2017 marks 40 years of STAR WARS. The galaxy far far away (….) has been part of my life since I’ve been watching movies. For me, George Lucas’ creation is a cornerstone of who I am. I may not have been around in 1977 for the original release, but I did get to see it on the big screen in the 1990s, and subsequently went straight out to rent the sequels on VHS (remember those?) from my local library (remember those?).
If you really have never seen Star Wars, it follows farmboy Luke Skywalker (Mark Hamill) who is swept up in an adventure to rescue Princess Leia (Carrie Fisher) who has intelligence to cripple to Tyrannical Galactic Empire. With the guidance of old hermit Obi-wan Kenobi (Alec Guinness) and dashing rogue Han Solo (Harrison Ford), Luke becomes the new hope for a free galaxy.
This year’s Star Wars Celebration was particularly celebratory, with an appearance and much fond (and not so fond) reminiscences from Lucas himself, the premiere of THE LAST JEDI trailer and a loving and teary tribute to Carrie Fisher. Lucas probably shocked the floor when he proclaimed that “It’s a film for twelve year olds”. That’s not to say that Star Wars, or being really fond of it, is immature, or even that you should put away childish things you love. Star Wars is innocent, it’s fun, and its escapism. It captures imagination and it caused a much smaller me to run around the garden swinging a broom handle (adding the vroom myself) happy as Larry. Then there were the games in the school playground when I always wanted to be Darth Vader (is that weird?).
One of the first blockbusters was an indie film. Lucas was fed up with the wheeling and dealing involved with working with major studios, he wanted to avoid reaching the inevitable stage where they could say “we own you” as soon as a major hit was produced. Looking back now, the practical effects essentially made in someone’s garage and filmed in a car park look understandably old-fashioned, but in some cases they feel all the realer for it. The budgetary limitations are still evident but less obvious in the “Special Edition” that were cleaned up, enhanced and extended to bring particularly the first film in line with the more polished presentation of the rest of the trilogy.
The opening sequence of the Rebel Blockade Runner fleeing the imposing triangular juggernaut that is an Imperial Star Destroyer and subsequent messy boarding skirmish has to be up there with the greatest first scenes ever committed to film. It’s exciting, it sets the tone and it shows us things we’ve never quite seen before. The fizz and fun of the Cantina scene, the ominousness of “That’s no moon” and of course the spectacular WWII movie-inspired Death Star trench run finale also spark the imagination.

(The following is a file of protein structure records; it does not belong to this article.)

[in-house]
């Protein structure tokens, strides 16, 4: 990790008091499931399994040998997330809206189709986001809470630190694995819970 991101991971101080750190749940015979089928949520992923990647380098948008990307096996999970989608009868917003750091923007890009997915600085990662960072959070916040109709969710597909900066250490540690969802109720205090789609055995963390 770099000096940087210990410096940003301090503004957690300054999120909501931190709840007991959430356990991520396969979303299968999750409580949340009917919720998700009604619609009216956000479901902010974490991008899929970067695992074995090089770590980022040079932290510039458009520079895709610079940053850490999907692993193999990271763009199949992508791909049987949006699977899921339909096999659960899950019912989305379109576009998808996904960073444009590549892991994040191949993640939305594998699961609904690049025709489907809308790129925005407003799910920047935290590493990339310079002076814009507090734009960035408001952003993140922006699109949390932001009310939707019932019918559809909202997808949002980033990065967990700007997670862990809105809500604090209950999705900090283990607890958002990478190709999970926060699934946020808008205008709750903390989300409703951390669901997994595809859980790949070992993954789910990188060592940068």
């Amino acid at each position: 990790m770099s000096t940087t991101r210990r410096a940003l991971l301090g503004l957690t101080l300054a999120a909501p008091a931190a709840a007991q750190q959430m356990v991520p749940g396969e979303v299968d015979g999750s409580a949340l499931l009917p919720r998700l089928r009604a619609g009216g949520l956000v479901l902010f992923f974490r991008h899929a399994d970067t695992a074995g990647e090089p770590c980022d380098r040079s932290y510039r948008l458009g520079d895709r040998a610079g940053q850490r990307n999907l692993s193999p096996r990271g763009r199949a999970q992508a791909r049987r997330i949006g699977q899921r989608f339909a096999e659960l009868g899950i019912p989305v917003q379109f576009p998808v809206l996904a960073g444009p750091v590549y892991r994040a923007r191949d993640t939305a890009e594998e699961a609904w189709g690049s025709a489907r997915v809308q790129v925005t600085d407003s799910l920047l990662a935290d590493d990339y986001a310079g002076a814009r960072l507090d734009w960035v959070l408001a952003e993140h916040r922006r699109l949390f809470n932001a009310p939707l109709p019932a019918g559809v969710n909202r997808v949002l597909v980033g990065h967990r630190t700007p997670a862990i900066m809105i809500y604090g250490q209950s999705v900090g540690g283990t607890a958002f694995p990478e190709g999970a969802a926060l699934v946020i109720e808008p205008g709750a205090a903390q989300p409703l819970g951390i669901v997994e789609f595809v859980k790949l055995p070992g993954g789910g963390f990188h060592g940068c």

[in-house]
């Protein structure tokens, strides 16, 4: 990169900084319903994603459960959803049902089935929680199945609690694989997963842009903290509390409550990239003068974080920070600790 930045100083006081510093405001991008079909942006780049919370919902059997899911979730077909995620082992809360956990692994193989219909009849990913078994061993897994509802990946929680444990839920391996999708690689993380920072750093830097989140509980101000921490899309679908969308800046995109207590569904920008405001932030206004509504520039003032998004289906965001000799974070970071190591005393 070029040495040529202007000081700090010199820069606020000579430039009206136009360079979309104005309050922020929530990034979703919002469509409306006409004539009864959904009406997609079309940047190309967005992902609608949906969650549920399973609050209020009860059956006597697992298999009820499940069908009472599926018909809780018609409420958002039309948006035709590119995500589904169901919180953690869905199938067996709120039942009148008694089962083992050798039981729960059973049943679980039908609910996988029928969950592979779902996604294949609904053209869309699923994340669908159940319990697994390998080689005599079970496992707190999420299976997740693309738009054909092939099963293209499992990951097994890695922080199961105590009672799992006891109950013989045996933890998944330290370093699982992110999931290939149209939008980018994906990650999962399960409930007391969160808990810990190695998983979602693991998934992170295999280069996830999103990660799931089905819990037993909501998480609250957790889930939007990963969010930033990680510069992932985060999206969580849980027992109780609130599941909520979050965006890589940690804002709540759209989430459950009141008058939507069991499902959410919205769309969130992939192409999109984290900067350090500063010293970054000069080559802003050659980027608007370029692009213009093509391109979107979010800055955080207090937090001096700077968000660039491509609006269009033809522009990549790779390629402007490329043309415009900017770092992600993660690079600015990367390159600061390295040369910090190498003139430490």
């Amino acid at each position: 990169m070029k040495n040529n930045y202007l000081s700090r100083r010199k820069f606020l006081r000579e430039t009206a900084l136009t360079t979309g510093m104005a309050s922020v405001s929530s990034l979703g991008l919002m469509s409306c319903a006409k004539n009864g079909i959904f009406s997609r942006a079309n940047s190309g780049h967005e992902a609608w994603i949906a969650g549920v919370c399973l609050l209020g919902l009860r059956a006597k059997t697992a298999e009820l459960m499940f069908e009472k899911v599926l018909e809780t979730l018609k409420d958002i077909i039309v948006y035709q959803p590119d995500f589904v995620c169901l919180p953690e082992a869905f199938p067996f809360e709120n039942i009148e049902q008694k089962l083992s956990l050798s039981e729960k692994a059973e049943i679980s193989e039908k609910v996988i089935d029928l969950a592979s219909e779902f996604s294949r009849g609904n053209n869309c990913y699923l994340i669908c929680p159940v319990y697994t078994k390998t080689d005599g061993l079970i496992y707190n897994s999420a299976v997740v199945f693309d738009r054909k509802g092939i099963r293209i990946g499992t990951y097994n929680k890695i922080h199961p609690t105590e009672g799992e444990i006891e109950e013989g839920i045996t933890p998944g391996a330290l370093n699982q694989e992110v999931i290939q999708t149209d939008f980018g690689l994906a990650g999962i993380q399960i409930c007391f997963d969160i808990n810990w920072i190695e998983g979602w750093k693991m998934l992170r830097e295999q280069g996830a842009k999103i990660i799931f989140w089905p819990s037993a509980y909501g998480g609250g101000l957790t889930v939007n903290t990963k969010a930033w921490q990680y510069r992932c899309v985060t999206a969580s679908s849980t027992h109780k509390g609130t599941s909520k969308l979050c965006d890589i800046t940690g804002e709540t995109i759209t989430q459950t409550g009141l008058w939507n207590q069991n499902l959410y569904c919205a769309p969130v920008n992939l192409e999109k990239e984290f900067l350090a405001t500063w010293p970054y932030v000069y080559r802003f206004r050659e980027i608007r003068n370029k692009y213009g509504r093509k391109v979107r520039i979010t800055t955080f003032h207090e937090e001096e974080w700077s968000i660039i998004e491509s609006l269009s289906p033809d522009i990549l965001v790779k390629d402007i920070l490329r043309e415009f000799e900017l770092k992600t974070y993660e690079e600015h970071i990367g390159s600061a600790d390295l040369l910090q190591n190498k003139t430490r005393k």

As Harrison Ford famously quipped, “You can type this sh*t, but you can’t say it”. There’s a reason the two best scripts pre-FORCE AWAKENS were for EMPIRE and RETURN OF THE JEDI – Lucas didn’t write the dialogue. The best exchange in the film comes from Ford going off-piece, improvising Han’s “everything’s fine now” intercom conversation during the prison break sequence. Ford smartly spotted that it would result in a better performance if he, and by extension Han, really didn’t know exactly what they were going to say to the person on the other end of the line when their plan went awry. Elsewhere, Lucas tries to pack too much sci-fi exposition into too small a window, resulting in garbled, strangely paced dialogue (“Will-you-forget-it-I-already-tried-it-it’s-magnetically-sealed!”).
Luckily the dialogue is made up for by the great character moments: how Leia takes complete charge of the situation when she is “rescued”; Han’s progression from self-serving scoundrel to hero when he has something to fight for; the most shocking and brutal image of the saga setting Luke on his path, and you really believe him when he says “There’s nothing here for me now”. A special mention should also go to the actors who rely almost entirely on their physicality – David Prowse as Darth Vader, Anthony Daniels as C3-PO and Peter Mayhew as Chewbacca – who make their characters completely their own.
Four decades on and, for me, I still feel the Force of Star Wars. The otherworldly yet familiar galaxy Lucas and his craftsmen created got bums on seats, but the characters and and the spectacle kept them coming back time after time. Here’s to another 40 years of both rewatching and brand new adventures…. SSP